“State lawmakers must approve the new funding to bring out the lead lines as no one should drink water from a lead service line,” she said. “It is also important that the US Congress fully fund the replacement of lead service lines in budget reconciliation.”

The Democrats are trying to get a $ 3.5 trillion budget proposal through Congress, but have encountered roadblocks in the Senate.

State officials also said they plan to ensure all families in Benton Harbor have access to free drinking water filters installed at home and conduct awareness training during the accelerated upgrade of the water infrastructure. Benton Harbor recently reported a lead excess that violated Michigan’s strict lead and copper rule.

“The health of everyone in Michigan is closely related to the quality of their drinking water,” says Liesl Clark, director of EGLE. “This $ 200 million proposal to modernize our aging, inadequate water infrastructure in communities across Michigan and accelerate relief efforts in Benton Harbor is an important step in protecting public health. Water infrastructure is a priority and we will continue to work together to ensure that all Michigan residents have access to safe drinking water. “

State officials said Benton Harbor has approximately 6,000 water supply lines, most of which are made of lead or unknown materials.

“I urge DC executives to come together to pass the bipartisan Infrastructure Investment and Jobs Bill so that we can replace top service lines nationwide and ensure that all parents can give their child a glass of water at the dinner table with the confidence that it’s safe, “said Whitmer called.

The estimated cost of replacing Benton Harbor water supply lines is nearly $ 30 million. As part of the existing $ 500 million MI Clean Water Plan, which includes $ 102 million specifically for mainline replacement, EGLE will raise $ 3 million next month through the State Revolving Fund Benton Harbor awarded.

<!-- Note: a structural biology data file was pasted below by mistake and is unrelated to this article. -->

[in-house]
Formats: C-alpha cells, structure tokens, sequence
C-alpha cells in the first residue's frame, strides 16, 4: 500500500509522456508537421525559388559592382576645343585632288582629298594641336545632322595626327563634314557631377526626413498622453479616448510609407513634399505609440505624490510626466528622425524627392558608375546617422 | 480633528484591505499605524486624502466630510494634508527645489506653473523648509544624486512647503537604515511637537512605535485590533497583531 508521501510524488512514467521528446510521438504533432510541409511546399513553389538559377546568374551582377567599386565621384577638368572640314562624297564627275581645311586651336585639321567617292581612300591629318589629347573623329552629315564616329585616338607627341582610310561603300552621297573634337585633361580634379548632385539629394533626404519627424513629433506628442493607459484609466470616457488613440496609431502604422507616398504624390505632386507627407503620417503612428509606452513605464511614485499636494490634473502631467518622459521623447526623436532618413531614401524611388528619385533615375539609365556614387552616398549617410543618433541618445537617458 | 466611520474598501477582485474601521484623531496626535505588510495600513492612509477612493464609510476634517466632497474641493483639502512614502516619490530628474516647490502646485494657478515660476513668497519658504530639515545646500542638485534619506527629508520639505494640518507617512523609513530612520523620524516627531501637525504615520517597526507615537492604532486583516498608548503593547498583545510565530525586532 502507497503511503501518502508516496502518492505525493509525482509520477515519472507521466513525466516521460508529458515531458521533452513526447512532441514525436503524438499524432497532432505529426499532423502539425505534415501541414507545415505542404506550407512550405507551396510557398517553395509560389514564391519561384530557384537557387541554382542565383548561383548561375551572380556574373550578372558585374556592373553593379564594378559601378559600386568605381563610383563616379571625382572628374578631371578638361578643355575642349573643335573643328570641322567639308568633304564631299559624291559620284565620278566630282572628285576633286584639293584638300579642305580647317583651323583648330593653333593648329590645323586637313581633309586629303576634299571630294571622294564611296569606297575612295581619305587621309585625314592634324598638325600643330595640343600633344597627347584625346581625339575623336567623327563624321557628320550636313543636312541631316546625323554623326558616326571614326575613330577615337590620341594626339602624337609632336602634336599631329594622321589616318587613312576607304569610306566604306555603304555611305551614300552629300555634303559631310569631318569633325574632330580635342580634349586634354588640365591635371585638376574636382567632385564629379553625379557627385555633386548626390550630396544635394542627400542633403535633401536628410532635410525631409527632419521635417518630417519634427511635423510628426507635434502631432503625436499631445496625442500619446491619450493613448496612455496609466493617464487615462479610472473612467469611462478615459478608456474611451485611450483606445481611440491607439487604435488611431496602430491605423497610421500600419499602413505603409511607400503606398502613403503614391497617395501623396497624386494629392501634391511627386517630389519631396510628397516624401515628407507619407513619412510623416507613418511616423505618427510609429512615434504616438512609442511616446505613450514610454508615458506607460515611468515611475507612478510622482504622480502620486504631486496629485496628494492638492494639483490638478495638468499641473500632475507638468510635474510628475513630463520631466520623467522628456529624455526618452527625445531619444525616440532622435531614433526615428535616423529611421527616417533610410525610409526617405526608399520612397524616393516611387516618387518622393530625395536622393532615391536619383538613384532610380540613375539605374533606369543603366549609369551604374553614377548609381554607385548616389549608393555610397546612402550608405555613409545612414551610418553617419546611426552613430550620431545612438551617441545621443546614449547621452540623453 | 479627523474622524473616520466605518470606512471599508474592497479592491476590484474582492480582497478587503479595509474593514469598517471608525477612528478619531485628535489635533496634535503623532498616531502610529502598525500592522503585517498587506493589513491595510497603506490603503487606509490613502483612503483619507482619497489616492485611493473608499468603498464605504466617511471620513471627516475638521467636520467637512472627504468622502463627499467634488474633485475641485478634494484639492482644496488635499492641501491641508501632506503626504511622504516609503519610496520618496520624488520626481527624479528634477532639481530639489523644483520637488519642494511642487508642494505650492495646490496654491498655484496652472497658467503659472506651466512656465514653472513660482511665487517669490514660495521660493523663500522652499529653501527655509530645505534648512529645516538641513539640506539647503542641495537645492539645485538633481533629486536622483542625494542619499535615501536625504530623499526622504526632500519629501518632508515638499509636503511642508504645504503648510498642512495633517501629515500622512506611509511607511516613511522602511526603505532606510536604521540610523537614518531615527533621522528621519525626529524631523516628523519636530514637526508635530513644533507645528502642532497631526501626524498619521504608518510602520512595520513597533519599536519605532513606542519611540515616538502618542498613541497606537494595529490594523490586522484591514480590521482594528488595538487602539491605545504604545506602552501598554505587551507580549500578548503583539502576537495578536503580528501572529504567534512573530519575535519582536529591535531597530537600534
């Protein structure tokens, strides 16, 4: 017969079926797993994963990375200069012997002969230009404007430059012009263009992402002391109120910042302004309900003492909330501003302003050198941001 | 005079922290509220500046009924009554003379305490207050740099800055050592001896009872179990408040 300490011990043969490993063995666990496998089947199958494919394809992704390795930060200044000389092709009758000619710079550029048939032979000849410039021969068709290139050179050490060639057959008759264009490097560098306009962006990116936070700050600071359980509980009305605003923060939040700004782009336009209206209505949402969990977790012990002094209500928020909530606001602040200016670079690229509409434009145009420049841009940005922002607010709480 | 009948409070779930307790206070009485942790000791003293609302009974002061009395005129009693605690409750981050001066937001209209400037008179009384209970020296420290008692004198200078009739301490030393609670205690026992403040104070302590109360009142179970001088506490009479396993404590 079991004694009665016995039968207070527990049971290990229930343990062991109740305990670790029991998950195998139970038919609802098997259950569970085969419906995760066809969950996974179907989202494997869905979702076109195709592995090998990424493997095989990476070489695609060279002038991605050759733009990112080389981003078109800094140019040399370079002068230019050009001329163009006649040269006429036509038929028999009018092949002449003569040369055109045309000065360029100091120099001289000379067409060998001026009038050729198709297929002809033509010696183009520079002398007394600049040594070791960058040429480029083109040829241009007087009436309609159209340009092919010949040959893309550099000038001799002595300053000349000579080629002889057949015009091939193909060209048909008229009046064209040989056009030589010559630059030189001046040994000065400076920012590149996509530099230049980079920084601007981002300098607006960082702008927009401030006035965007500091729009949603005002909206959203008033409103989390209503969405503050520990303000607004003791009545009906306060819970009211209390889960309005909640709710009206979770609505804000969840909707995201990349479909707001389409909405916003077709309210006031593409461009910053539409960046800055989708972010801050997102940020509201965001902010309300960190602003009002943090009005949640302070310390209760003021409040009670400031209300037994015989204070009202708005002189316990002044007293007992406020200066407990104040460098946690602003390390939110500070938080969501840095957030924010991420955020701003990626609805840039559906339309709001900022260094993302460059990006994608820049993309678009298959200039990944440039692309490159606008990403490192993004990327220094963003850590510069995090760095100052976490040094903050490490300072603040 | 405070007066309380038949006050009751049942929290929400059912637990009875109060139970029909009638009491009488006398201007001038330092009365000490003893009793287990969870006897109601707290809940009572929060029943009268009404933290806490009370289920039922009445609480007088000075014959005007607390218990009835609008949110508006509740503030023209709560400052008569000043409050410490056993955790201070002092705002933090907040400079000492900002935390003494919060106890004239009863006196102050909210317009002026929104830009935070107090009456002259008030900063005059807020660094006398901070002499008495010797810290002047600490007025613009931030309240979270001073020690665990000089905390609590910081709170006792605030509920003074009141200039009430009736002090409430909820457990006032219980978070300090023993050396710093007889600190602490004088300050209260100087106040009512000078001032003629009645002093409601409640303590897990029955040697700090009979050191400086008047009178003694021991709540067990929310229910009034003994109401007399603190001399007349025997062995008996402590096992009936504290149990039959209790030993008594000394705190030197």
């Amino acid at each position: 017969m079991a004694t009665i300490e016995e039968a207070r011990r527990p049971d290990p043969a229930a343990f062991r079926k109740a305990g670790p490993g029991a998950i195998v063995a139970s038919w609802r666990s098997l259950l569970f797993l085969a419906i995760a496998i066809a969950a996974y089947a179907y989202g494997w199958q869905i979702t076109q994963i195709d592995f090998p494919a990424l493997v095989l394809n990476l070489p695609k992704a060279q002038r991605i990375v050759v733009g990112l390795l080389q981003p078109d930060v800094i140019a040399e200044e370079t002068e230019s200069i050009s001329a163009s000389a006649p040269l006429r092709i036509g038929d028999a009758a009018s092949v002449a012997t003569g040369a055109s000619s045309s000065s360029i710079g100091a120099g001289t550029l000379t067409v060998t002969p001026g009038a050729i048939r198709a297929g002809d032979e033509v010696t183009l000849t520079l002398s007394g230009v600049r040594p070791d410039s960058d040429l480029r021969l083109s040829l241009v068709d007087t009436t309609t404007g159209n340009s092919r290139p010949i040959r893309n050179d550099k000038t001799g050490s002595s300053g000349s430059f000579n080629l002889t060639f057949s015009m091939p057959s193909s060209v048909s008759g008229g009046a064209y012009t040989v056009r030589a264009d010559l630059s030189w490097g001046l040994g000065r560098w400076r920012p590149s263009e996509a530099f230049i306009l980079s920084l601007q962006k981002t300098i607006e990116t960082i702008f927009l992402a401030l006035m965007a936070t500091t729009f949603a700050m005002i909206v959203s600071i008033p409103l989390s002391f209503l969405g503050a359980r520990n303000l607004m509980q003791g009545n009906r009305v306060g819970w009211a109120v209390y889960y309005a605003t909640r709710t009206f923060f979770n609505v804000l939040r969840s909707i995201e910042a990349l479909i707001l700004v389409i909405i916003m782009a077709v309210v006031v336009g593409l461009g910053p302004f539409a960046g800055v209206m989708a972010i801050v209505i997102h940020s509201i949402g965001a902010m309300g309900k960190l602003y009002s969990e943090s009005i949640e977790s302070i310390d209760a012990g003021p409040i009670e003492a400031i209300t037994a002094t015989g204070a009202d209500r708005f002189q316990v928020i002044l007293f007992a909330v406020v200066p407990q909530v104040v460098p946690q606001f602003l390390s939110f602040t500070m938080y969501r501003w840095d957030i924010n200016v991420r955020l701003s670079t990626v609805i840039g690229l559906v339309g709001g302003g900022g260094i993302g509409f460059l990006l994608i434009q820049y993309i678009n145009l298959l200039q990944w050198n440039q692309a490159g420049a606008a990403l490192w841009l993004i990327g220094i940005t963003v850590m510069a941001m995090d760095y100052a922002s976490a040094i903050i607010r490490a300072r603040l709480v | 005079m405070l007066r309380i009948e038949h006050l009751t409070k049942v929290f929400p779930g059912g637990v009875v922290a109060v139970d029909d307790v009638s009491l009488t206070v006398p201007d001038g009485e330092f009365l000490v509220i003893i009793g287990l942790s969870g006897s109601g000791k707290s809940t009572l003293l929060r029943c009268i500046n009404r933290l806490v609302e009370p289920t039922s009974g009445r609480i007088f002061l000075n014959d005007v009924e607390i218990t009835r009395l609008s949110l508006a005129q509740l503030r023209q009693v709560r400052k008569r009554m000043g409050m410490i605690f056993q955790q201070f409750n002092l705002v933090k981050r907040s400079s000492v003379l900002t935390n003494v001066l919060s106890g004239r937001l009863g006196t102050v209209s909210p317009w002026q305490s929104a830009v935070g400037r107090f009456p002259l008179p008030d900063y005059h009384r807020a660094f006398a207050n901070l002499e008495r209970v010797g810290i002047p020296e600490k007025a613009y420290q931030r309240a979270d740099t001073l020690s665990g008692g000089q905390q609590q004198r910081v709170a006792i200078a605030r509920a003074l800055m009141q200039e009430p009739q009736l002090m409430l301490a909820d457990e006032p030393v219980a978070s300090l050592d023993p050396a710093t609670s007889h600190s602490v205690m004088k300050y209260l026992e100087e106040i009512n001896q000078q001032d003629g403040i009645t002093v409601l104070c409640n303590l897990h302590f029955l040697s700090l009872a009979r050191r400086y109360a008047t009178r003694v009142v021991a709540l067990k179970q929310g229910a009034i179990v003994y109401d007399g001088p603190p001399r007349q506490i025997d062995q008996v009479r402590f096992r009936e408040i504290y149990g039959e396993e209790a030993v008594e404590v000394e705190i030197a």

In addition, earlier this year the State Department backed Benton Harbor’s efforts to secure a $ 5.6 million federal grant to begin replacing its lead pipes.

“Safe drinking water in Benton Harbor and other communities is critical to DHHS in fulfilling its mission to improve the health, safety and prosperity of all Michigan residents,” said Elizabeth Hertel, director of the state health and welfare department Services department. “If we remove senior service lines, we can provide health and opportunity to all Michiganers and promote health equity.”

The proposed $ 200 million expansion and the $ 102 million included in the existing MI Clean Water Plan will provide $ 302 million to replace senior service lines across the country, officials said.

Michigan has one of the strictest regulations in the country regarding lead exposure in drinking water. A 2018 rule of the Snyder administration requires municipalities to replace all of their leading service lines by 2038.

The governor also created the Office of the Clean Water Public Advocate to investigate drinking water issues, make recommendations to EGLE and the governor’s office to work with communities like Benton Harbor, and to ensure their concerns are addressed and resourced.

[email protected]

Twitter: @leonardnfleming


You might also like

Comments are closed.